This blog will give you the rundown on how to use your stationary bike -- blog number four in my “How to use X” series. The bike is a particularly awesome investment if you live someplace that gets a lot of snow and you can’t see yourself exercising outside on frigid and unsafe winter days. Plus, the ability to watch TV while you cycle is often a huge workout motivator.
One of the best parts of dumbbell workouts is that they are convenient: owning just a few sets offers options for a full-body workout. Convenience is key. To achieve any fitness goal you have to be consistent. Convenience breeds consistency; the workout you do once per month is far less important than your daily movement habits. Plus, dumbbell training is functional, effective, and fun.
Today’s topic is training with dumbbells. “Dumbbell training” is a two-part blog. In this blog I outline basic strength training principles so you know how to organize your dumbbell workout. In my next blog I will outline my favourite dumbbell exercises. Put the two together and voila — success with dumbbells.
This blog is the first of a series of “How to use X” columns. In each I will outline how to use a different piece of equipment - this first post is about the treadmill. We'll look at the two basic types of cardiovascular workouts: “steady-state workouts” and “intervals.” Read more for workouts you can do at home with your treadmill.
Instead of spending max effort attempting to alter habits that won’t drastically change your health status - how frustrating and demoralizing - pinpoint your linchpin and BNB (biggest negative bang) habits. The more an eating regimen disrupts your current linchpin and BNB habits, the more impact the change will have.
There is a common, often fear-based, misconception that you have to be a particular “type” of person to meditate; if "I got a dime" every time someone said something like, "I can’t get my mind to shut up — I would be the worst at meditation." If you can hear yourself uttering such words, run — don’t walk — towards a meditation practice. Typically, the more impossible meditation feels, the greater the body’s need.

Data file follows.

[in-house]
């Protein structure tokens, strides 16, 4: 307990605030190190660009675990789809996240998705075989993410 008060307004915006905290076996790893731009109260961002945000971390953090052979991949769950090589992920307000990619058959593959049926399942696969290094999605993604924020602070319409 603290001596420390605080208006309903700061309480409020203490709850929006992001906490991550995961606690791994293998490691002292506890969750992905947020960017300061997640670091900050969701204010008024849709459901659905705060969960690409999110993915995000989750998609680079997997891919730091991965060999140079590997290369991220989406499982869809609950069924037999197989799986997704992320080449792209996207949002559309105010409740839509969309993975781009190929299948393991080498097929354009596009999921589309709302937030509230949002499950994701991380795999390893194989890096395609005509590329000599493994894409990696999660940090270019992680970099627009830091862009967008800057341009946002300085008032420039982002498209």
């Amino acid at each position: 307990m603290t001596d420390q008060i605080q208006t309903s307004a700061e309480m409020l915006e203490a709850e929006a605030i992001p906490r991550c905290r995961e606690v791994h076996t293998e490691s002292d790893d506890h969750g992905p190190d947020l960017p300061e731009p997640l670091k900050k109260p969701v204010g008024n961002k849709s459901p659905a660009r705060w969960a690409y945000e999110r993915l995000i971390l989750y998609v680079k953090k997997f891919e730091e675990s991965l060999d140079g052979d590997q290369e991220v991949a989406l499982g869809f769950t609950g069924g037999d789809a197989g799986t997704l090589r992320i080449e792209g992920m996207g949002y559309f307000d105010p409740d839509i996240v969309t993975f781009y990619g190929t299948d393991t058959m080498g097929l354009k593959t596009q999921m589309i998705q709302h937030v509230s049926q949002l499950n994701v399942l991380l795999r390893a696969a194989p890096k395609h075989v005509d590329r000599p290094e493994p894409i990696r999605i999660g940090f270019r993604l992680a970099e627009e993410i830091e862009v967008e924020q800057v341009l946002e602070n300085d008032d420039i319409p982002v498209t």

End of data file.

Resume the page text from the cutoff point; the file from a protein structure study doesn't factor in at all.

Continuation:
I have a confession to make. I am not very good at pull-ups. The interesting thing is that, as a trainer, I know how to get better at pull-ups. I just never followed the steps. Having information is not the same as doing something with that information. Knowledge is only important once you are ready to not just “wish” a change into existence, but to form a goal and take the steps to set yourself up for success.
I think I am ready to — at least think about — attempt to “perfect the pull-up.” Are you? Here are 4 steps to perfect your pull-up.
Every activity program should include the three pillars of fitness: cardiovascular fitness, strength, and mobility.
Many of us — myself included — prioritize the cardiovascular and/or strength pillars. I prioritize running — mostly because it makes me feel like a million bucks — and too often I sacrifice stretching, mobility, and foam rolling. Recently I decided that pattern has to be rectified.
My solution? Stealthily sneaking mobility and stretching into my day. Here's how...
Every new client itemizes their goals. First on most people’s list -- irrespective of age and gender – is some variation on “improved triceps” (the back of the arm). Some people want “stronger triceps.” Others ask for “toned triceps.” Others request more “muscular triceps.” The net take-away is that no one seems completely happy with their current triceps workout. Here are my current favourite triceps exercises.
Summer is here in full force — which is fantastic — but it can wreak havoc on a healthy lifestyle; it is easy to consistently overindulge while sitting on the dock, sharing meals with friends and family, playing games, or curling up watching a movie. One or two indulgences can be healthy –— mindfully sharing food with loved ones is a healthy part of a balanced life. The trick is to learn strategies to allow your current self to feel joy and to cultivate positive memories — while still ensuring a happy and proud “future self.”